Thin-section bearings operate at -200 degrees C

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R.A. Rodriguez has supplied Kaydon thin-section bearings and engineering analysis for use at cryogenic temperatures on VISTA, a world-class telescope currently under construction.

VISTA (Visible and Infrared Survey Telescope for Astronomy), the world's largest telescope dedicated to ground-based survey work, should be completed by early 2008. Capable of supporting a huge variety of projects from solar-system studies to cosmology, it is equipped with the world's largest infrared camera - and an optical camera can be added later. Design and construction has been managed by the UK Astronomy Technology Centre for a Consortium of 18 UK Universities led by Queen Mary, University of London.

Proposed projects for this world-class telescope range from measuring the galaxy's population of brown dwarf stars to constructing a 3D map that covers about 5 per cent of the entire observable universe.

An important part of the telescope's operation is the exchange of different filters in the field of view to alter the waveband to suit the application. Kaydon bearings were selected for this filter wheel mechanism for the infrared camera, primarily to save space. An ability to operate in a cryogenic atmosphere of -200degC without grease or oil lubrication was also a requirement.

The bearings and engineering analysis were provided to the UK Astronomy Technology Centre by R.A. Rodriguez, the UK factory representative for the Kaydon Corporation. The chosen bearings are of a type that is now said to be considered an industry standard for achieving high performance in a small space. The duplexed pair has a relatively large 7-inch bore but an outside diameter of just 7.5 inches x 0.5 inch high.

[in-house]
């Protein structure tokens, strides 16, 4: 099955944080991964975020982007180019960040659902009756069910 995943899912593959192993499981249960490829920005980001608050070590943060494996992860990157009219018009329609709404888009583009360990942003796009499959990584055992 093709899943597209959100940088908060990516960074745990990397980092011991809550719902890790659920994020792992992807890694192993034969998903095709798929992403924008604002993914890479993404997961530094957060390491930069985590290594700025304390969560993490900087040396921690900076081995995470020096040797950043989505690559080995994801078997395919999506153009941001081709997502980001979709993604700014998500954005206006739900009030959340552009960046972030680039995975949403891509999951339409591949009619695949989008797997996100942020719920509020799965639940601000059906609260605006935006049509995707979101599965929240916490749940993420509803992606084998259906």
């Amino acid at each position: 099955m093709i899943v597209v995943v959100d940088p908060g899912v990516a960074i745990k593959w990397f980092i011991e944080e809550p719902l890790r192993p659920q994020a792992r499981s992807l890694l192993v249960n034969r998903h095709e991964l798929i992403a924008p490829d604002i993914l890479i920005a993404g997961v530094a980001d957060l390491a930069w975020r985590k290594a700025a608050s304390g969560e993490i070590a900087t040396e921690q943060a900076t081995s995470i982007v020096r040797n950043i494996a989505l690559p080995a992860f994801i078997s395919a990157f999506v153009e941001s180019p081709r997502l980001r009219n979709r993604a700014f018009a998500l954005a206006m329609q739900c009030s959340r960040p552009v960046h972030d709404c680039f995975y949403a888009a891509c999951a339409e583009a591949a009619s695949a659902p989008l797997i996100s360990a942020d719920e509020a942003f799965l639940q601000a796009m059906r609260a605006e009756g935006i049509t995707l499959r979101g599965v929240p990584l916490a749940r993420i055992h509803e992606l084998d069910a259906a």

Lightweight and lube-free

Also beneficial to the filter wheel mechanism design was the bearings' weight-saving potential. And as the application could not tolerate grease or oil lubrication, these stainless steel angular-contact bearings were supplied with lead ion dry film lubrication.

Sited at the Cerro Paranal Observatory in the Atacama Desert in Chile and operating at an altitude of 2635m, this 4m telescope will become part of the European Southern Observatory's suite of telescopes. Its discoveries will also be crucial in optimising European exploitation of southern hemisphere 8m telescope time.

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